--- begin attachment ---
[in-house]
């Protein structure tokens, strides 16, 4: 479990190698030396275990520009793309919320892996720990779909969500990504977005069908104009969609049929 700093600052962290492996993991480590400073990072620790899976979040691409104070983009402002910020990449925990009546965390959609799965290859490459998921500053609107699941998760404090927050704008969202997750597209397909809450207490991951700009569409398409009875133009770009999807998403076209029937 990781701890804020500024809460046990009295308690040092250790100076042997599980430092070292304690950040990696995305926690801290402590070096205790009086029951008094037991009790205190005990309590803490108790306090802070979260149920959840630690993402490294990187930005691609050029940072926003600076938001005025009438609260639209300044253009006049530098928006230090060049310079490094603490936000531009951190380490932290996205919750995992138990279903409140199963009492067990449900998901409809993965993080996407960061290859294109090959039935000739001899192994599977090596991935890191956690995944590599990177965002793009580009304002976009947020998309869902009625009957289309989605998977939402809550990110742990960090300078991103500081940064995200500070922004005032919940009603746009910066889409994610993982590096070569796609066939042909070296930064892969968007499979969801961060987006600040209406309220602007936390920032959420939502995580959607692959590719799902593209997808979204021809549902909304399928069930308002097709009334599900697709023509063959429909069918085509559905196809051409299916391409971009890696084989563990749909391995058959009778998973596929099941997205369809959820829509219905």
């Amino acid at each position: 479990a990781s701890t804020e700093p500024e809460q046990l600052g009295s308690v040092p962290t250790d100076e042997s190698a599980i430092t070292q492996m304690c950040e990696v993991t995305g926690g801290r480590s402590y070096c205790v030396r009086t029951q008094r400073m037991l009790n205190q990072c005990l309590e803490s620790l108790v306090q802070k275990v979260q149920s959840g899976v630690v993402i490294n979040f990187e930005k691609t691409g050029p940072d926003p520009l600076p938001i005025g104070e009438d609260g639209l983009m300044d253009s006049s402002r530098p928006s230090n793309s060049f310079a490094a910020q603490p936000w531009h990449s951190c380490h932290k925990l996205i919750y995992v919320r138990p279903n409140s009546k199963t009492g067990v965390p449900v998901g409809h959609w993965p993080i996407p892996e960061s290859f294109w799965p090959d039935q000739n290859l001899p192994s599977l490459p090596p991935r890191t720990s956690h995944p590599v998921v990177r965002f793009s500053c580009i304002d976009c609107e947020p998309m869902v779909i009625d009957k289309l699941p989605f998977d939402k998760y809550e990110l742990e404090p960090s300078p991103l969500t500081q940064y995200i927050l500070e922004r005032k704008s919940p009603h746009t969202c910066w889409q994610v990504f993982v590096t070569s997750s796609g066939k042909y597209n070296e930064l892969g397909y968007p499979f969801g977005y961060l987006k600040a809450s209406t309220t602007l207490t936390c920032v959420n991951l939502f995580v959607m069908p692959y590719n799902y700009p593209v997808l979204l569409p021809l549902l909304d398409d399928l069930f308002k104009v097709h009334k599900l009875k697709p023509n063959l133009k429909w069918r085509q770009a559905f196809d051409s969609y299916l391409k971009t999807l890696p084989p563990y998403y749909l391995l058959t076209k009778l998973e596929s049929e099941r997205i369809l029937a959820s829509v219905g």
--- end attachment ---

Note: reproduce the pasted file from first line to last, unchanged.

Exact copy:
[in-house]
């Protein structure tokens, strides 16, 4: 479990190698030396275990520009793309919320892996720990779909969500990504977005069908104009969609049929 700093600052962290492996993991480590400073990072620790899976979040691409104070983009402002910020990449925990009546965390959609799965290859490459998921500053609107699941998760404090927050704008969202997750597209397909809450207490991951700009569409398409009875133009770009999807998403076209029937 990781701890804020500024809460046990009295308690040092250790100076042997599980430092070292304690950040990696995305926690801290402590070096205790009086029951008094037991009790205190005990309590803490108790306090802070979260149920959840630690993402490294990187930005691609050029940072926003600076938001005025009438609260639209300044253009006049530098928006230090060049310079490094603490936000531009951190380490932290996205919750995992138990279903409140199963009492067990449900998901409809993965993080996407960061290859294109090959039935000739001899192994599977090596991935890191956690995944590599990177965002793009580009304002976009947020998309869902009625009957289309989605998977939402809550990110742990960090300078991103500081940064995200500070922004005032919940009603746009910066889409994610993982590096070569796609066939042909070296930064892969968007499979969801961060987006600040209406309220602007936390920032959420939502995580959607692959590719799902593209997808979204021809549902909304399928069930308002097709009334599900697709023509063959429909069918085509559905196809051409299916391409971009890696084989563990749909391995058959009778998973596929099941997205369809959820829509219905």
């Amino acid at each position: 479990a990781s701890t804020e700093p500024e809460q046990l600052g009295s308690v040092p962290t250790d100076e042997s190698a599980i430092t070292q492996m304690c950040e990696v993991t995305g926690g801290r480590s402590y070096c205790v030396r009086t029951q008094r400073m037991l009790n205190q990072c005990l309590e803490s620790l108790v306090q802070k275990v979260q149920s959840g899976v630690v993402i490294n979040f990187e930005k691609t691409g050029p940072d926003p520009l600076p938001i005025g104070e009438d609260g639209l983009m300044d253009s006049s402002r530098p928006s230090n793309s060049f310079a490094a910020q603490p936000w531009h990449s951190c380490h932290k925990l996205i919750y995992v919320r138990p279903n409140s009546k199963t009492g067990v965390p449900v998901g409809h959609w993965p993080i996407p892996e960061s290859f294109w799965p090959d039935q000739n290859l001899p192994s599977l490459p090596p991935r890191t720990s956690h995944p590599v998921v990177r965002f793009s500053c580009i304002d976009c609107e947020p998309m869902v779909i009625d009957k289309l699941p989605f998977d939402k998760y809550e990110l742990e404090p960090s300078p991103l969500t500081q940064y995200i927050l500070e922004r005032k704008s919940p009603h746009t969202c910066w889409q994610v990504f993982v590096t070569s997750s796609g066939k042909y597209n070296e930064l892969g397909y968007p499979f969801g977005y961060l987006k600040a809450s209406t309220t602007l207490t936390c920032v959420n991951l939502f995580v959607m069908p692959y590719n799902y700009p593209v997808l979204l569409p021809l549902l909304d398409d399928l069930f308002k104009v097709h009334k599900l009875k697709p023509n063959l133009k429909w069918r085509q770009a559905f196809d051409s969609y299916l391409k971009t999807l890696p084989p563990y998403y749909l391995l058959t076209k009778l998973e596929s049929e099941r997205i369809l029937a959820s829509v219905g």